St. John Paul II: The First Lesson In Surviving. Anything.

St. John Paul II: The First Lesson In Surviving. Anything. October 22, 2014
Here I am, one of the thousands who got to meet personally a man who is surely one of the most impacting saints of all time.
Here I am, one of the thousands who got to meet personally a man who is surely one of the most impactful saints of all time.

Ok, it’s the first official feast of St. John Paul II, a man who was known by more people than any other contemporary figure in history. By this I mean, no one else in human history has been so familiar to so many people while he or she was alive. He was Pope for about 26 and a half years. Visited 129 countries, some of them repeatedly. Millions of people saw him, perhaps even more heard him, thousands met him. I know people who first became aware of their religious or clerical vocations just by seeing him. A classmate of mine was not even a practicing Catholic when he saw the Pope on a trip abroad. This man was in the crowds, just out of curiosity. But when he saw the Pope, he instantly experienced an interior call to conversion (reversion) and to religious life. All in an instant of seeing one man at a distance.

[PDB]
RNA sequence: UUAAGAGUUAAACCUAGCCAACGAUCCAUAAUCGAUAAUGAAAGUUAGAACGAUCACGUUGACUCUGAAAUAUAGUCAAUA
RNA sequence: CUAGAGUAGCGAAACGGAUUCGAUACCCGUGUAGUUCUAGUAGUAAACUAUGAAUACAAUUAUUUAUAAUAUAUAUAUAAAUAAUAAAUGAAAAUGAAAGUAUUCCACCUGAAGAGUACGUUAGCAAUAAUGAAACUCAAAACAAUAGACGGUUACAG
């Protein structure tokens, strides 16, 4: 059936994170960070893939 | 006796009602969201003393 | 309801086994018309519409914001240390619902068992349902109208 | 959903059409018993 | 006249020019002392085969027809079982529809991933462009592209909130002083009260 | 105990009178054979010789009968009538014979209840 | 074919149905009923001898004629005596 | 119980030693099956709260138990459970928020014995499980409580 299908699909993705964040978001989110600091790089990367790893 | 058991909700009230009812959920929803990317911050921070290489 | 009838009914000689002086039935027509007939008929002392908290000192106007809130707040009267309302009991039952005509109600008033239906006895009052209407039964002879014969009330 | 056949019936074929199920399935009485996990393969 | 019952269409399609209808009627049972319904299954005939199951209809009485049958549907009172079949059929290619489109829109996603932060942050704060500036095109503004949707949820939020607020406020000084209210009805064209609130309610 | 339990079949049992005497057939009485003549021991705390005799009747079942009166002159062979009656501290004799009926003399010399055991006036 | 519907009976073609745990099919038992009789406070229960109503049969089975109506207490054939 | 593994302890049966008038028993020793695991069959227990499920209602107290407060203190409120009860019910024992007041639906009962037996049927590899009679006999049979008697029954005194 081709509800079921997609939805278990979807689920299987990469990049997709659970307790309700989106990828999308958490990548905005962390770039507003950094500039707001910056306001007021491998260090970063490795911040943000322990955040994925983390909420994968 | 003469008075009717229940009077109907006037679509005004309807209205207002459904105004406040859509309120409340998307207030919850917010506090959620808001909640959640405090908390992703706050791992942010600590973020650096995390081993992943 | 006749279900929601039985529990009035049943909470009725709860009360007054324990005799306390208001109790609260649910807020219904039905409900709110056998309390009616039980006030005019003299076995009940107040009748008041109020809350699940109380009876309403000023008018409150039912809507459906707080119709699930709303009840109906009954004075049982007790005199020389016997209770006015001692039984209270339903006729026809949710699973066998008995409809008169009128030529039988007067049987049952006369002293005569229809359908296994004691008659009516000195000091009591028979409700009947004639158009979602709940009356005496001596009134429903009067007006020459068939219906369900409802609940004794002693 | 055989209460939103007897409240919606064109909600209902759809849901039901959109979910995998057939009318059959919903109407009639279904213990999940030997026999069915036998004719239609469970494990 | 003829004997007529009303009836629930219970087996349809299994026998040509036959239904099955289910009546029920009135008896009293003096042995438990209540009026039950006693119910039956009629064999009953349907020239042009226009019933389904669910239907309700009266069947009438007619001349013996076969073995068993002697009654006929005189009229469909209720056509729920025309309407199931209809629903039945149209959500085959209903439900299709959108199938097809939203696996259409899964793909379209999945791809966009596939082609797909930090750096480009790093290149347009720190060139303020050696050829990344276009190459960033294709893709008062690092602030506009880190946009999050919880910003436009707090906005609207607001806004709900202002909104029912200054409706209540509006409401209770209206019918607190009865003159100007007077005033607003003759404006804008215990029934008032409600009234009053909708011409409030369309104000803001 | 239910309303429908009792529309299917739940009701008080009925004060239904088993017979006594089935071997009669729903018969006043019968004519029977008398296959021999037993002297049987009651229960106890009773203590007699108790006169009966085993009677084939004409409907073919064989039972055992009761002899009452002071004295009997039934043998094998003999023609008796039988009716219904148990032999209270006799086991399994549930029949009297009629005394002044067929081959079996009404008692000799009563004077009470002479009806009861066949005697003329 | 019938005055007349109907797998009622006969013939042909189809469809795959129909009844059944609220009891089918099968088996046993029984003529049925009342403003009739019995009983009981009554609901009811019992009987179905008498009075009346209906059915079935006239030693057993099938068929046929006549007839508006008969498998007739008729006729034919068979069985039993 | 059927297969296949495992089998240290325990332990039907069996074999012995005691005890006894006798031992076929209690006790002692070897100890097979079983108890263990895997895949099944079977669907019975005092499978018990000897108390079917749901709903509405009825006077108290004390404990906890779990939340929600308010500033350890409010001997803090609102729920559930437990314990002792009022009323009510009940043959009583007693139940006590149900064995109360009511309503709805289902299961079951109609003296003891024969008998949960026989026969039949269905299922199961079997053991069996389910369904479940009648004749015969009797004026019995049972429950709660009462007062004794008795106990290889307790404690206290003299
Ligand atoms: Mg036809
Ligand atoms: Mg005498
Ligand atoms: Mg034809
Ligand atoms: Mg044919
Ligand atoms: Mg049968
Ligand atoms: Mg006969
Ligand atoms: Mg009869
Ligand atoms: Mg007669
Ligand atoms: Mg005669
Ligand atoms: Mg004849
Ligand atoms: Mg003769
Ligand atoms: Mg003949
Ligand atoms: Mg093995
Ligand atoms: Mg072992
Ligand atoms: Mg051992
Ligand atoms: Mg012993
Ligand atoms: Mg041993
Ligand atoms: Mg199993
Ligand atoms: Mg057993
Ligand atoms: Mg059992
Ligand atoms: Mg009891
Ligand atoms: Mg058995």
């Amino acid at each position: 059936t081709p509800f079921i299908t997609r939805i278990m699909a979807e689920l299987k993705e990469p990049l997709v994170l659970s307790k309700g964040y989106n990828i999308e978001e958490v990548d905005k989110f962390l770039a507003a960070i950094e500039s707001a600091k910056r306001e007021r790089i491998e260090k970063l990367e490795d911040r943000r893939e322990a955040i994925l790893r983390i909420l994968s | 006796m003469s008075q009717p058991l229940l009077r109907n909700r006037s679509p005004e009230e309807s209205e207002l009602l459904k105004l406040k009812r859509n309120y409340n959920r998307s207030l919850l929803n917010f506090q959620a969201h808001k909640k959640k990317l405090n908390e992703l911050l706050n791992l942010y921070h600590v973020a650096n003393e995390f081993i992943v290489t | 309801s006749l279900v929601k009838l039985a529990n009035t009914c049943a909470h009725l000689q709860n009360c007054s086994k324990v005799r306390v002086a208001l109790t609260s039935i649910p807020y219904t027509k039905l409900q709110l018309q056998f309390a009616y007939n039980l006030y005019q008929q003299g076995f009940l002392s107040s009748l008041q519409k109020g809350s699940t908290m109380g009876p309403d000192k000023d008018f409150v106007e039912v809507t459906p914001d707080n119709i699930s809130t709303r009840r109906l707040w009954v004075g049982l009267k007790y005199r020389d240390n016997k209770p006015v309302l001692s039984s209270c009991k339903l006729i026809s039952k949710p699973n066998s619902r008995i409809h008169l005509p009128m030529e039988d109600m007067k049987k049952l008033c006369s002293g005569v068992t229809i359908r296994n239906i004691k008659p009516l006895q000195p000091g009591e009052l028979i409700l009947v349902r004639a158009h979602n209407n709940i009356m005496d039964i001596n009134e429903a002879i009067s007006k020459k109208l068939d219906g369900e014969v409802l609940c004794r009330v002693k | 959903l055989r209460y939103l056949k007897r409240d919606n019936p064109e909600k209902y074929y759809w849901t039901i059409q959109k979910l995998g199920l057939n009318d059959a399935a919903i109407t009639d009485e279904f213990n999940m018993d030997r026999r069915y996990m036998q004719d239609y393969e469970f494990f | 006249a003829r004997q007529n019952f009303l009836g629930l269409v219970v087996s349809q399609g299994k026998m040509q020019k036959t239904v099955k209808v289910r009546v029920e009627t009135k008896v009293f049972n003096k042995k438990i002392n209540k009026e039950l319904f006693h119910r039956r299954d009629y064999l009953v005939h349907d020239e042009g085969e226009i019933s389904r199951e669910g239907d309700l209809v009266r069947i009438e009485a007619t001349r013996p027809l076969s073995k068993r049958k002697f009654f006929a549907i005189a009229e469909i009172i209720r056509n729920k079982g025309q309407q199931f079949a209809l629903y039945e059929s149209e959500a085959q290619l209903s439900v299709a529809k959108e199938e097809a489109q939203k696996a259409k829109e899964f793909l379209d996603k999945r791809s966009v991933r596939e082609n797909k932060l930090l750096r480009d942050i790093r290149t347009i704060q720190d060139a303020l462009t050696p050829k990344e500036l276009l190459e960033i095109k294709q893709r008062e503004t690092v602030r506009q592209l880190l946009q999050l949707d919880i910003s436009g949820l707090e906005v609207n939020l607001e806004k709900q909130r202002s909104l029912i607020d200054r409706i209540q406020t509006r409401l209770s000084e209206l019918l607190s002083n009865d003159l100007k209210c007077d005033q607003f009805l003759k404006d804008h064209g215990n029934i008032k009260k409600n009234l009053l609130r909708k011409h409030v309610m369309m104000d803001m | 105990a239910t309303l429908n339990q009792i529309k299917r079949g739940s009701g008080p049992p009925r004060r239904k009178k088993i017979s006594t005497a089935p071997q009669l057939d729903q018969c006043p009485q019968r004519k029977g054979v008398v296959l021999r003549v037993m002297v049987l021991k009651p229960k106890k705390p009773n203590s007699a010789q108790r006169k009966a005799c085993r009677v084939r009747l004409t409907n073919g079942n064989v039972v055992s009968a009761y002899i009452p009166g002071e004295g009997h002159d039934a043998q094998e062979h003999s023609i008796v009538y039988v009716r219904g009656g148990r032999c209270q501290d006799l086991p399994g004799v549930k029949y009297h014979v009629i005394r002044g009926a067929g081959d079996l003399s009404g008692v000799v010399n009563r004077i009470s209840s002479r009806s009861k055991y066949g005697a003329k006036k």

One of the greatest lessons I learned from St. John Paul II’s example stems from his first words as Pope, “Non abbiate paura.” Do not be afraid.  This has been a guiding principle that I continue to appreciate more and more. It’s certainly one that I relied on as we sifted through the news on the recent Synod.

I leave you with a post I wrote around the time of his canonization a few months ago in which I discussed how he affected our understanding of feminism and opened up possibilities that have yet to be explored fully. And nope, I don’t mean women’s ordination.

Throughout his pontificate, the Pope frequently recognized the situations of women who were abused or disadvantaged. In no way did he support an idea of patriarchy which required the domination of women. Rumor has it that when he saw a draft document of the UN Beijing Women’s Conference in 1995, he dryly noted that a document that concerned itself so much with women’s fertility should at least concern itself as much with women’s literacy.

Rather than hash out a really tired anything-you-can-do-I-can-do debate that had been heard for decades, John Paul II shifted the conversation from doing to being.

Read more.

Happy feast!

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